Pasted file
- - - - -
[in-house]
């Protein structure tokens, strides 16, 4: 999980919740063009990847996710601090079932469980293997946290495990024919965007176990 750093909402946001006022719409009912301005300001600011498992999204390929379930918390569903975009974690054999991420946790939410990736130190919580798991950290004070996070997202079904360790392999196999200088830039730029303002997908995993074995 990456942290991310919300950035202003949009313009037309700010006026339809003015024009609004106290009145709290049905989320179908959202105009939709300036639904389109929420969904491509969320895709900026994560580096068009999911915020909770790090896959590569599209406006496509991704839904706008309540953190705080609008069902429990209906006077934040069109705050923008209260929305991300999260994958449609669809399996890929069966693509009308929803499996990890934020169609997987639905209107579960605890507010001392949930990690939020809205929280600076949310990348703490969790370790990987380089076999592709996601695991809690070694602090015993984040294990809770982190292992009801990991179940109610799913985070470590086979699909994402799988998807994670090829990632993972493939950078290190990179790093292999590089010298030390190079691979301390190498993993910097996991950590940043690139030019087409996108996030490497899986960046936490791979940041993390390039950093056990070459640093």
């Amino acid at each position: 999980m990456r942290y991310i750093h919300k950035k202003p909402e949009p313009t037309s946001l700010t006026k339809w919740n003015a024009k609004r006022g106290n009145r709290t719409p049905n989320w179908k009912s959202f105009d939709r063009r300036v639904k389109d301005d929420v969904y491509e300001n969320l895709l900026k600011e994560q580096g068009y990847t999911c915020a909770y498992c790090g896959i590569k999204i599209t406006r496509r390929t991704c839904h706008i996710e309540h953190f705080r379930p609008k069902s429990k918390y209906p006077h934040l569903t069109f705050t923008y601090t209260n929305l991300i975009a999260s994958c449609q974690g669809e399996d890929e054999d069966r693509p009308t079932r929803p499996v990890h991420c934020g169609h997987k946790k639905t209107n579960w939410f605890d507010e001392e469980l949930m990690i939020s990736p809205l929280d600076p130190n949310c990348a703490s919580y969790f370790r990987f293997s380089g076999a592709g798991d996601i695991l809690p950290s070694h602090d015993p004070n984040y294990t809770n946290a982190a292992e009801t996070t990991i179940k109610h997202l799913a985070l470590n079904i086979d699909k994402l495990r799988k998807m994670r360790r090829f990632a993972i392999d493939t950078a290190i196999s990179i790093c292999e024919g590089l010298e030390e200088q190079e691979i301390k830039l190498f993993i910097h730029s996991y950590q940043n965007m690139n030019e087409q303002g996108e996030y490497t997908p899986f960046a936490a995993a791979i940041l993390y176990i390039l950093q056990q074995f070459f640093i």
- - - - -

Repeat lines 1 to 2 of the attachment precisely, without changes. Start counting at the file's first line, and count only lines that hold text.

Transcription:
[in-house]
């Protein structure tokens, strides 16, 4: 999980919740063009990847996710601090079932469980293997946290495990024919965007176990 750093909402946001006022719409009912301005300001600011498992999204390929379930918390569903975009974690054999991420946790939410990736130190919580798991950290004070996070997202079904360790392999196999200088830039730029303002997908995993074995 990456942290991310919300950035202003949009313009037309700010006026339809003015024009609004106290009145709290049905989320179908959202105009939709300036639904389109929420969904491509969320895709900026994560580096068009999911915020909770790090896959590569599209406006496509991704839904706008309540953190705080609008069902429990209906006077934040069109705050923008209260929305991300999260994958449609669809399996890929069966693509009308929803499996990890934020169609997987639905209107579960605890507010001392949930990690939020809205929280600076949310990348703490969790370790990987380089076999592709996601695991809690070694602090015993984040294990809770982190292992009801990991179940109610799913985070470590086979699909994402799988998807994670090829990632993972493939950078290190990179790093292999590089010298030390190079691979301390190498993993910097996991950590940043690139030019087409996108996030490497899986960046936490791979940041993390390039950093056990070459640093």